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NLS Press Release

Blind and Physically Handicapped Readers Share Expectations For NLS Digital Talking-Book System

For Immediate Release:
September 20, 2005
Contact: Robert E. Fistick
(202) 707-9279 or

Second round of user tests refine system features that will enhance reading for patrons

In a second round of user-needs tests, patrons of the National Library Service for the Blind and Physically Handicapped (NLS), the Library of Congress's talking-book program, underscored the need for a system that is durable, lightweight, and easy to use.

"With each round of testing, NLS gains a deeper understanding of user and librarian needs, which helps us further refine player requirements and design," says Frank Kurt Cylke, NLS director. "Patron and librarian feedback is essential to building the best machine possible."

Sixty-nine current and potential patrons with varied visual, physical, and cognitive impairments participated in the study. Users ranged from children to seniors and were grouped by gender, age, and skill. Testing was facilitated by the National Federation of the Blind (NFB) in Baltimore and Cleveland and by the Trace Research and Development Center of the University of Wisconsin at Madison. Interviews with library staff also yielded valuable insights into the cartridge and player's functionality.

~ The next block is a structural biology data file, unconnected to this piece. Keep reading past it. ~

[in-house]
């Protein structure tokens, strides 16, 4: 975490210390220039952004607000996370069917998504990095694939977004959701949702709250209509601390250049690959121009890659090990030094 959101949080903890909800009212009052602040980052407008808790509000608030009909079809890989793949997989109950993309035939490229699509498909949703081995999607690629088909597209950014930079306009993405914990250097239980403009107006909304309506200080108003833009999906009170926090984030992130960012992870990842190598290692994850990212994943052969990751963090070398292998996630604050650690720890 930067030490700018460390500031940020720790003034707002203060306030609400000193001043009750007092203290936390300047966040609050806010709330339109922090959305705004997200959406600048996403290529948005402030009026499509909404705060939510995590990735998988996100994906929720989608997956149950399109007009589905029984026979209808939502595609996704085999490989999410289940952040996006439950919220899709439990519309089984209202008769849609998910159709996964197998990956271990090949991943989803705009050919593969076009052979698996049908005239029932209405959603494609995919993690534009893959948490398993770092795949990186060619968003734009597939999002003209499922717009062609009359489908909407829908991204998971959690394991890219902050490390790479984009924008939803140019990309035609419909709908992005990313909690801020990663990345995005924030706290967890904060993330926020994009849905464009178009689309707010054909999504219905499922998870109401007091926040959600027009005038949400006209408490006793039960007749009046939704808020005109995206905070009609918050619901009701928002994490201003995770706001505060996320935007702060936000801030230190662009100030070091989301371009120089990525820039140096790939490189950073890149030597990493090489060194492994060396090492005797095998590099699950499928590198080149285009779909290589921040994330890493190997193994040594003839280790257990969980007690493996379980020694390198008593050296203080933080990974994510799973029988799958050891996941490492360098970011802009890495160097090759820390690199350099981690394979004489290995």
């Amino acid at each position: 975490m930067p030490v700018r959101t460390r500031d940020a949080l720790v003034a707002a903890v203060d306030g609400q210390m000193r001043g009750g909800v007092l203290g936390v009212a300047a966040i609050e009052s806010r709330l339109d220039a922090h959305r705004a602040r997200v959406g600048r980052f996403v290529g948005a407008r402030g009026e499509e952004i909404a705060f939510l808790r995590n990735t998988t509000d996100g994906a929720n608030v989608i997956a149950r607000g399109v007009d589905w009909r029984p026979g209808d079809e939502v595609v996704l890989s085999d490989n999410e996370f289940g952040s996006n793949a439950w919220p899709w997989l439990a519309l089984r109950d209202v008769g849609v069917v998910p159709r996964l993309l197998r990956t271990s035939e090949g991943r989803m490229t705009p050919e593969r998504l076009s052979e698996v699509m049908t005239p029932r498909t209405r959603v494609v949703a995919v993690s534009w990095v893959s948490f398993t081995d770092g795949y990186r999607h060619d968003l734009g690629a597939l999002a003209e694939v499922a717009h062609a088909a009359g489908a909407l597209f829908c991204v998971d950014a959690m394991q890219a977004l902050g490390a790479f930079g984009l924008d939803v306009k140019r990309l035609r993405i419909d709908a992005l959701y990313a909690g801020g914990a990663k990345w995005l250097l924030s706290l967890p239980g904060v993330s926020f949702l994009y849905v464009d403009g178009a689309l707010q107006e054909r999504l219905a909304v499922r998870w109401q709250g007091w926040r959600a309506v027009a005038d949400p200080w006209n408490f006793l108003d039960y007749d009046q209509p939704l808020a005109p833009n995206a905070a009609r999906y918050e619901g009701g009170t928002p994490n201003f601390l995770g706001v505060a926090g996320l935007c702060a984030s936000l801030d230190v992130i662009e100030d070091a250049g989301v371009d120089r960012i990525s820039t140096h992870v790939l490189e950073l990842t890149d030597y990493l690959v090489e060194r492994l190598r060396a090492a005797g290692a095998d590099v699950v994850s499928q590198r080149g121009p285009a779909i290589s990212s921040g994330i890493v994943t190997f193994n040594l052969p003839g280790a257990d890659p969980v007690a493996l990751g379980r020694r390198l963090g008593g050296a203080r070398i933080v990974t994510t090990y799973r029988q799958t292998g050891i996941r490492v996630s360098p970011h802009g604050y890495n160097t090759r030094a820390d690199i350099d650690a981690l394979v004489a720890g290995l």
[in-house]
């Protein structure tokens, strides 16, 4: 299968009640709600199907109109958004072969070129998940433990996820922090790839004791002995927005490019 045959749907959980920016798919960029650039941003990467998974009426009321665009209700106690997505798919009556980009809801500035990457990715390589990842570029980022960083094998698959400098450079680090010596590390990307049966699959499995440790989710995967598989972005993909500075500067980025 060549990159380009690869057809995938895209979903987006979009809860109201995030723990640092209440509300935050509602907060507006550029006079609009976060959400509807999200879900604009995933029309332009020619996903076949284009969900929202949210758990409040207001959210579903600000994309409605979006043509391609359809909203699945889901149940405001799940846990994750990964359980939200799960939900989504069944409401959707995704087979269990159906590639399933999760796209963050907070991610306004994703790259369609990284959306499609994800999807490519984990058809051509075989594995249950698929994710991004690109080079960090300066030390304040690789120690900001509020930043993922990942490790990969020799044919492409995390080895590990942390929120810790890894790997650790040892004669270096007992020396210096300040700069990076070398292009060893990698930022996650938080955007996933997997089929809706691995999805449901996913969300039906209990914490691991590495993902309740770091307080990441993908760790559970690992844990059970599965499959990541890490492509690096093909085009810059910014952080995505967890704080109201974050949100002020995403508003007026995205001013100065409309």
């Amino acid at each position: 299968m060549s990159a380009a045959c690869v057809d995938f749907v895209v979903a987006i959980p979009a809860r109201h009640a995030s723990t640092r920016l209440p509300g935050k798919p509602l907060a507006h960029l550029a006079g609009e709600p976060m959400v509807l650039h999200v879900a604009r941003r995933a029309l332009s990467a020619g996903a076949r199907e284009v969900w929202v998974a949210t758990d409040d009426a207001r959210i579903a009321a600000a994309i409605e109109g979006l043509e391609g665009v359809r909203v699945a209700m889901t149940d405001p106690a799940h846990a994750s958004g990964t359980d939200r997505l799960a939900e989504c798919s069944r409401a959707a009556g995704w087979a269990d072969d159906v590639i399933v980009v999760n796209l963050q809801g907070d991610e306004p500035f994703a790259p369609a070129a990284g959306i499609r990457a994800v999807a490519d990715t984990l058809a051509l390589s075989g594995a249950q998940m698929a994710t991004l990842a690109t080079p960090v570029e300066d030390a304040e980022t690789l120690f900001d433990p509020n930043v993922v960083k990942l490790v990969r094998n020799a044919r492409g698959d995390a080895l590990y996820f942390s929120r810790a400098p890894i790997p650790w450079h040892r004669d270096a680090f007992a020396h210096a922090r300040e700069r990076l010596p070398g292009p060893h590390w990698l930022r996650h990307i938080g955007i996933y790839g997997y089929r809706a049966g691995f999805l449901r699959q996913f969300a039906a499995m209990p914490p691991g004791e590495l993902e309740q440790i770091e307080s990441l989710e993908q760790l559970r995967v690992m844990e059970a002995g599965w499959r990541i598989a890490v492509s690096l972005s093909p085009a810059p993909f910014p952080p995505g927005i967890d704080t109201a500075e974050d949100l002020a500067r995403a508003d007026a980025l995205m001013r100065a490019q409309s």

"This series of usability tests was intended to see if engineers are getting the design right from the perspective of librarians and patrons," notes Michael Moodie, NLS deputy director. "From the results of these tests, we were able to validate and refine some requirements and turn them into specifications for the machine."

For the first time, users conducted operational tasks on models of talking-book cartridges and players. The models incorporated suggestions and feedback from initial user tests. While constructed of a special modeling foam, these models had functional buttons that were connected to actual digital talking-book recordings to simulate reading. This study is an essential part of the NLS project to convert its current cassette system to a digital flash-memory format by 2008.

More than 23 million copies of recorded and braille books and magazines were circulated to a readership of 799,718 in 2004. The International Union Catalog provides access to 423,500 titles (19 million copies). Audiobook readers borrow an average of 31 books and magazines a year. Braille readers average 20 books and magazines a year.

An overview of the NLS digital talking-book project may be found in Current Strategic Business Plan for the Implementation of Digital Systems at For enrollment information, visit or call 1-888-NLS-READ (1-888-657-7323).

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Posted on 2011-01-10